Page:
Your body’s immune system relies in part on a fluid that primarily keeps critical organs from drying out. Mucus is an essential fluid in the body, but most of us do not pay much attention to it until the production of it is increased. When this happens, it usually means that the body is reacting to an invader, whether it is germs, bacteria, viruses, or an allergic reaction to foreign substances.
We most associate mucus with the sinus cavities, it offers a protective layer that traps dust and similar particles from entering the body. But mucus is also produced in the lungs, mouth, throat, and gastrointestinal tract. The terms mucus and phlegm are interchangeable since they are the same thing, but the term phlegm is used to describe mucus that is expelled from the lungs.
Excess amounts of mucus are expelled from the body through sneezing, blowing your nose, or clearing your throat. It is the excessive amounts of mucus that can be quite annoying when fighting off colds, flu, infections, or allergic reactions.
You may not realize it, but the typical amount of mucus produced on a daily basis by the body is one to one and a half liters per day. That seems like a considerable amount, but most of us will not notice it because it is digested or expelled on a regular basis.
When the body becomes infected or senses an infection, the mucus production is increased considerably. This is a good reaction because it means that many of germs, bacteria, or viruses are being trapped in the mucus before they can enter the more critical areas of the body. Plus, the invaders are not just trapped, they are being destroyed by the enzymes in the mucus that kill bacteria or the antibodies that part of the mucus production system.
Mucus production can increase due to an allergic reaction. This is when the immune system senses a foreign invader to the body and treats it like a cold, flu, or bacterial infection. Mucus production is increased to trap the particles, so they are prevented from reaching the lungs or other vital organs. However, there is really no danger to the body itself from the pollen, mold, and other small particles that are not germs, bacteria, or viruses.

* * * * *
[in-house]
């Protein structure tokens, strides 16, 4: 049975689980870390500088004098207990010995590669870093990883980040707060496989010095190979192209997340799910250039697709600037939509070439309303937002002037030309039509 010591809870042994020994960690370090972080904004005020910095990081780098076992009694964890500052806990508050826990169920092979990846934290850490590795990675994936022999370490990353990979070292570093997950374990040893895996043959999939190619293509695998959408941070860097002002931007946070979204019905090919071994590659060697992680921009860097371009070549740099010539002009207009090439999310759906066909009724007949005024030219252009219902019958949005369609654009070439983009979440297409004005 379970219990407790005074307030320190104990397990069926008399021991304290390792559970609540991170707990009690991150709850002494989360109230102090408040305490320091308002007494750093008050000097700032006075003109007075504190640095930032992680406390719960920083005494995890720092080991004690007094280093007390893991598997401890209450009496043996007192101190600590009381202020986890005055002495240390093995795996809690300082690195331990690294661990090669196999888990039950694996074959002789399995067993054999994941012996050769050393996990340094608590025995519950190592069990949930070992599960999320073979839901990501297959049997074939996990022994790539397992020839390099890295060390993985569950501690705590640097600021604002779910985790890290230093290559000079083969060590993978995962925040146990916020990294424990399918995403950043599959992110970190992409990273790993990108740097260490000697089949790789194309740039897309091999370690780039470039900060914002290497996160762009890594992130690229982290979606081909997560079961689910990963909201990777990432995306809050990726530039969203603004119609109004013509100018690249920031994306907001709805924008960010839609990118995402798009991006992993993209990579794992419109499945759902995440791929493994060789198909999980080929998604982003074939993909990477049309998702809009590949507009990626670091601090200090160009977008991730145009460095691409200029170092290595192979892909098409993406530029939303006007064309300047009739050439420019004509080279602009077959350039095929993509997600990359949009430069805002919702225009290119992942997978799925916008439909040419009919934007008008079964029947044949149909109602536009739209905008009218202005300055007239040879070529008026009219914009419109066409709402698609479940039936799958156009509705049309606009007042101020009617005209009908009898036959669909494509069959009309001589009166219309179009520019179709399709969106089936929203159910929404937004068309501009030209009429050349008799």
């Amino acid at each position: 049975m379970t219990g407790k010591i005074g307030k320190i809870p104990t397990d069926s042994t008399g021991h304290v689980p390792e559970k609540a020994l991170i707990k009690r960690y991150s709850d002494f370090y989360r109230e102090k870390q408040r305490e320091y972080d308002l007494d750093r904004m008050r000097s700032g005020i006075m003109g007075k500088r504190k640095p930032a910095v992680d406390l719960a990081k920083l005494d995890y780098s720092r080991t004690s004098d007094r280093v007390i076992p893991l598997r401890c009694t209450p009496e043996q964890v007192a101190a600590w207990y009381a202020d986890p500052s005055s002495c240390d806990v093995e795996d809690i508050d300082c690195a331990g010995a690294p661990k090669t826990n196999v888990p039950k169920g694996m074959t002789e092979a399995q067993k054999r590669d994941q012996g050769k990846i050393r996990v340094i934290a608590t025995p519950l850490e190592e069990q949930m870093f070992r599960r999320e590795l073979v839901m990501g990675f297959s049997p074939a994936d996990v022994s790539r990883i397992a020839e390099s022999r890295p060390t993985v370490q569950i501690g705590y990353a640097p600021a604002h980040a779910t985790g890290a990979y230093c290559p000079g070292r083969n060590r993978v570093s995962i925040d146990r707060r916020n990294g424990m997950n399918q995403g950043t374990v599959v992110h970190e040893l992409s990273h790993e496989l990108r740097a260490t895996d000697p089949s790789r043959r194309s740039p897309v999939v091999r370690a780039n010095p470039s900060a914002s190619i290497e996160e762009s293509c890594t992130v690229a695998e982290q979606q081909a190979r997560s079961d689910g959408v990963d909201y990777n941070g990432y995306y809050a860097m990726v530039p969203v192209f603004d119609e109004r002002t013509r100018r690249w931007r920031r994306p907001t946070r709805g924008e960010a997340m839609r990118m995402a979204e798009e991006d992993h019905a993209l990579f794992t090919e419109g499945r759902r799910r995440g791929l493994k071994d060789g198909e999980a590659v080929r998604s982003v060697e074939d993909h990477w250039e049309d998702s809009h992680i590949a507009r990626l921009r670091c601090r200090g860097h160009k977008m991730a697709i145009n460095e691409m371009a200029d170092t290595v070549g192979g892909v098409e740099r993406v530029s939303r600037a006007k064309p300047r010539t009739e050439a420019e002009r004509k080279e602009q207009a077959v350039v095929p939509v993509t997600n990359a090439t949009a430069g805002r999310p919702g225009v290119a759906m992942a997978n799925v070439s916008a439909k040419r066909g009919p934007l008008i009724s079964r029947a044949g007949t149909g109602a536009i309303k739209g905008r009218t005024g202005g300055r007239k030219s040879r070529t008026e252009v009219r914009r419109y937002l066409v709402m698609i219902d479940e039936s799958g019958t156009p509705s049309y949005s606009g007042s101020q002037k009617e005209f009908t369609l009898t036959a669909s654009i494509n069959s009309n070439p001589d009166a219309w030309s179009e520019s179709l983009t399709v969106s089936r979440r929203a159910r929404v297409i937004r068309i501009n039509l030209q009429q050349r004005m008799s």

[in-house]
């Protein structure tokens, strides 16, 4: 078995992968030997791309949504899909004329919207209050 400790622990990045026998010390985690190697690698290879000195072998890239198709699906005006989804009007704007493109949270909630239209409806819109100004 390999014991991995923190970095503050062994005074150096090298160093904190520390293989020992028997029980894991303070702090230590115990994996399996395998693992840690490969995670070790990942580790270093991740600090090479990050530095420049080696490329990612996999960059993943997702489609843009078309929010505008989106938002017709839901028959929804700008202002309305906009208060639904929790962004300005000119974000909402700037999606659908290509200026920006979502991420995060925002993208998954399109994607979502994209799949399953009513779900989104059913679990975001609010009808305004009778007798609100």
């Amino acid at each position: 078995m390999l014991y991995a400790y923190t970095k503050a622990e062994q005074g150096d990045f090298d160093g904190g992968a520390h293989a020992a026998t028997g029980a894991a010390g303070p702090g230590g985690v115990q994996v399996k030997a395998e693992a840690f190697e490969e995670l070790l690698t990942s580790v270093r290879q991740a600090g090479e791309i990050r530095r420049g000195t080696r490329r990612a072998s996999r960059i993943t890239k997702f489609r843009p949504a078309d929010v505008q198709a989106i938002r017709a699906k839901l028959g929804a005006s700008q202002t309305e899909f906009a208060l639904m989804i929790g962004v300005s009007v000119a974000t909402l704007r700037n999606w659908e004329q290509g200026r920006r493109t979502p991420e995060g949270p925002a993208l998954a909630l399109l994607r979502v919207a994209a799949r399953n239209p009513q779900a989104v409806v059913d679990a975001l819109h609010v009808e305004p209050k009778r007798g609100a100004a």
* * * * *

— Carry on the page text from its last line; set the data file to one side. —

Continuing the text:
Unfortunately, the body does not know that, and you’ll find yourself sneezing and expelling larger amounts of mucus as a result. You can usually tell an allergic reaction from an infection or contracting a virus because the mucus does not change color or viscosity. Plus, you will not have other symptoms such as a fever which occurs when the viruses, germs, or bacteria get inside the body and threaten the organs.
Unlike allergic reactions, an infection which is left unchecked may harm to the body. Mucus is the first line of defense, trapping the gems, bacteria, and viruses as they enter the nose, mouth, and eyes. The immediate difference between an allergic reaction and an infection is that the mucus will appear darker, have a yellow-green tint, and less viscus. This is usually caused by the buildup of destroyed germs, bacteria, and viruses that have been trapped and died in the mucus itself.
The thicker mucus is also more difficult to clear out of the body. You may find yourself blowing your nose far more often and still not feel that you have fully discharged the mucus.
How to Get Rid of Mucus?
While having excessive amounts of mucus is not dangerous in and of itself, the clogged sinuses, fits of coughing, and pressure that is associated with it can be quite annoying. Getting rid of the mucus buildup can be more difficult when it thickens, but there are treatments you can use to help expel the mucus from your body.
Over the Counter Medications
In severe cases, you can use prescription medicines, but many over the counter medications will help reduce the amount of mucus that is produced. A side effect of medications that directly affect mucus production is that it dries the body out which may lead to other complications if you are not drinking plenty of fluids.
Antihistamines are the substances found in over the counter medications that reduces mucus production which can be quite helpful during an allergic reaction. They are quite effective, but should be avoided if you suffer from heart disease or high blood pressure.
Natural Nasal Spray